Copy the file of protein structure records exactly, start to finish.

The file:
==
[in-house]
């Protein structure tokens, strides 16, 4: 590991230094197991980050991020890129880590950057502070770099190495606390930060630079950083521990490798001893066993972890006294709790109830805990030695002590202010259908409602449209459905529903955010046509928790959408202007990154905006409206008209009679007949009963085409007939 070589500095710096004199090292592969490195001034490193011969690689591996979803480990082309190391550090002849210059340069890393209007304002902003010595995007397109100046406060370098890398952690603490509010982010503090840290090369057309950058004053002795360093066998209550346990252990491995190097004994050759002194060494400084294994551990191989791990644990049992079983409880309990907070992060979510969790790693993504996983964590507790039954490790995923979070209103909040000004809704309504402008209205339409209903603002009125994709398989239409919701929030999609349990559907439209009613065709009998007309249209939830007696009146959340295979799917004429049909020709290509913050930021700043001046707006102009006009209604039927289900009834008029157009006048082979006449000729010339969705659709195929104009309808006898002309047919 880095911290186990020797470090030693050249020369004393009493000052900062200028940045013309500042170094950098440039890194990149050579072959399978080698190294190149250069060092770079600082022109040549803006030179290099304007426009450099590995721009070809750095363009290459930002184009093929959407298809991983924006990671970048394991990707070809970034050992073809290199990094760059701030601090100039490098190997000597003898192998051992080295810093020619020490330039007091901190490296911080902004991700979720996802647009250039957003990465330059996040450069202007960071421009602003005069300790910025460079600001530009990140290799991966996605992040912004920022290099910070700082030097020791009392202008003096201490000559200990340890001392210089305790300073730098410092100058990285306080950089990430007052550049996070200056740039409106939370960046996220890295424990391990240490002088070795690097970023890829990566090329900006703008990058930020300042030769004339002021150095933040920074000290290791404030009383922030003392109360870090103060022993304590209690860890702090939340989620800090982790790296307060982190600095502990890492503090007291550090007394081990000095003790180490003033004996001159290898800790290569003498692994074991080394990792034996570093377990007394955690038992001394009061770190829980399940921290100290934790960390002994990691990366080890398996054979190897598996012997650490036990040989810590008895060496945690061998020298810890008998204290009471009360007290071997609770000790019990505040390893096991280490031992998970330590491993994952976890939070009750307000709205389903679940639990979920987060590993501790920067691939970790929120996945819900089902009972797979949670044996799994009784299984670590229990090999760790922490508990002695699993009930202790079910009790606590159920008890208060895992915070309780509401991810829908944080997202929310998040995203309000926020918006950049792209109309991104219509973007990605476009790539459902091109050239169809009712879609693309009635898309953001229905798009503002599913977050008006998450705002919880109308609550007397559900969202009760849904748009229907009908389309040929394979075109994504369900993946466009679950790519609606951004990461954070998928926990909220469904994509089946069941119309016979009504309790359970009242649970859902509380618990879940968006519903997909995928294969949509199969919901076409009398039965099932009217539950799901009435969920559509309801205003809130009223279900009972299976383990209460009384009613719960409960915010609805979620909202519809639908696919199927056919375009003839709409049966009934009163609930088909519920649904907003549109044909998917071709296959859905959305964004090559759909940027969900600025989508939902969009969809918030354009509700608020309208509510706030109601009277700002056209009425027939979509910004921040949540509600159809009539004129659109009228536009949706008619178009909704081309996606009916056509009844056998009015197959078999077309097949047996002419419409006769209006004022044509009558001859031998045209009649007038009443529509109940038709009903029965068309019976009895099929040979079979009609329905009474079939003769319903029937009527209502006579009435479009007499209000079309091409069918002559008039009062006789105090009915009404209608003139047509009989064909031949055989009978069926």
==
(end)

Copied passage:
[in-house]
């Protein structure tokens, strides 16, 4: 590991230094197991980050991020890129880590950057502070770099190495606390930060630079950083521990490798001893066993972890006294709790109830805990030695002590202010259908409602449209459905529903955010046509928790959408202007990154905006409206008209009679007949009963085409007939 070589500095710096004199090292592969490195001034490193011969690689591996979803480990082309190391550090002849210059340069890393209007304002902003010595995007397109100046406060370098890398952690603490509010982010503090840290090369057309950058004053002795360093066998209550346990252990491995190097004994050759002194060494400084294994551990191989791990644990049992079983409880309990907070992060979510969790790693993504996983964590507790039954490790995923979070209103909040000004809704309504402008209205339409209903603002009125994709398989239409919701929030999609349990559907439209009613065709009998007309249209939830007696009146959340295979799917004429049909020709290509913050930021700043001046707006102009006009209604039927289900009834008029157009006048082979006449000729010339969705659709195929104009309808006898002309047919 880095911290186990020797470090030693050249020369004393009493000052900062200028940045013309500042170094950098440039890194990149050579072959399978080698190294190149250069060092770079600082022109040549803006030179290099304007426009450099590995721009070809750095363009290459930002184009093929959407298809991983924006990671970048394991990707070809970034050992073809290199990094760059701030601090100039490098190997000597003898192998051992080295810093020619020490330039007091901190490296911080902004991700979720996802647009250039957003990465330059996040450069202007960071421009602003005069300790910025460079600001530009990140290799991966996605992040912004920022290099910070700082030097020791009392202008003096201490000559200990340890001392210089305790300073730098410092100058990285306080950089990430007052550049996070200056740039409106939370960046996220890295424990391990240490002088070795690097970023890829990566090329900006703008990058930020300042030769004339002021150095933040920074000290290791404030009383922030003392109360870090103060022993304590209690860890702090939340989620800090982790790296307060982190600095502990890492503090007291550090007394081990000095003790180490003033004996001159290898800790290569003498692994074991080394990792034996570093377990007394955690038992001394009061770190829980399940921290100290934790960390002994990691990366080890398996054979190897598996012997650490036990040989810590008895060496945690061998020298810890008998204290009471009360007290071997609770000790019990505040390893096991280490031992998970330590491993994952976890939070009750307000709205389903679940639990979920987060590993501790920067691939970790929120996945819900089902009972797979949670044996799994009784299984670590229990090999760790922490508990002695699993009930202790079910009790606590159920008890208060895992915070309780509401991810829908944080997202929310998040995203309000926020918006950049792209109309991104219509973007990605476009790539459902091109050239169809009712879609693309009635898309953001229905798009503002599913977050008006998450705002919880109308609550007397559900969202009760849904748009229907009908389309040929394979075109994504369900993946466009679950790519609606951004990461954070998928926990909220469904994509089946069941119309016979009504309790359970009242649970859902509380618990879940968006519903997909995928294969949509199969919901076409009398039965099932009217539950799901009435969920559509309801205003809130009223279900009972299976383990209460009384009613719960409960915010609805979620909202519809639908696919199927056919375009003839709409049966009934009163609930088909519920649904907003549109044909998917071709296959859905959305964004090559759909940027969900600025989508939902969009969809918030354009509700608020309208509510706030109601009277700002056209009425027939979509910004921040949540509600159809009539004129659109009228536009949706008619178009909704081309996606009916056509009844056998009015197959078999077309097949047996002419419409006769209006004022044509009558001859031998045209009649007038009443529509109940038709009903029965068309019976009895099929040979079979009609329905009474079939003769319903029937009527209502006579009435479009007499209000079309091409069918002559008039009062006789105090009915009404209608003139047509009989064909031949055989009978069926």